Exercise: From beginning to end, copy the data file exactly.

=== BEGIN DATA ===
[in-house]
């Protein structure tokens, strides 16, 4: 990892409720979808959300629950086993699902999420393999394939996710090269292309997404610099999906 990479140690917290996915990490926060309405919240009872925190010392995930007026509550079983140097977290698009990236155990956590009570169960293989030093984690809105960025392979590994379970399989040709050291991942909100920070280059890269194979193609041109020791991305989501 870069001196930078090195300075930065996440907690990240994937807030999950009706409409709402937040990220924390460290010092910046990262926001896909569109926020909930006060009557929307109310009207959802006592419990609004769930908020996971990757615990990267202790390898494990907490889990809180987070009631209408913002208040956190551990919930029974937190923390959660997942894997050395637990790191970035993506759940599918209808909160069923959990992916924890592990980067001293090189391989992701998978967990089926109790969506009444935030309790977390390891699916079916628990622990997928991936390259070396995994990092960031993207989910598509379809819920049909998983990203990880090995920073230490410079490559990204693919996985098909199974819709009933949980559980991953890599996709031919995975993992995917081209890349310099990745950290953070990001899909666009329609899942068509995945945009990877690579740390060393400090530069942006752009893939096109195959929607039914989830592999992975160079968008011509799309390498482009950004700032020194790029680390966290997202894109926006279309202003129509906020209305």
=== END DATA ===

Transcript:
[in-house]
């Protein structure tokens, strides 16, 4: 990892409720979808959300629950086993699902999420393999394939996710090269292309997404610099999906 990479140690917290996915990490926060309405919240009872925190010392995930007026509550079983140097977290698009990236155990956590009570169960293989030093984690809105960025392979590994379970399989040709050291991942909100920070280059890269194979193609041109020791991305989501 870069001196930078090195300075930065996440907690990240994937807030999950009706409409709402937040990220924390460290010092910046990262926001896909569109926020909930006060009557929307109310009207959802006592419990609004769930908020996971990757615990990267202790390898494990907490889990809180987070009631209408913002208040956190551990919930029974937190923390959660997942894997050395637990790191970035993506759940599918209808909160069923959990992916924890592990980067001293090189391989992701998978967990089926109790969506009444935030309790977390390891699916079916628990622990997928991936390259070396995994990092960031993207989910598509379809819920049909998983990203990880090995920073230490410079490559990204693919996985098909199974819709009933949980559980991953890599996709031919995975993992995917081209890349310099990745950290953070990001899909666009329609899942068509995945945009990877690579740390060393400090530069942006752009893939096109195959929607039914989830592999992975160079968008011509799309390498482009950004700032020194790029680390966290997202894109926006279309202003129509906020209305």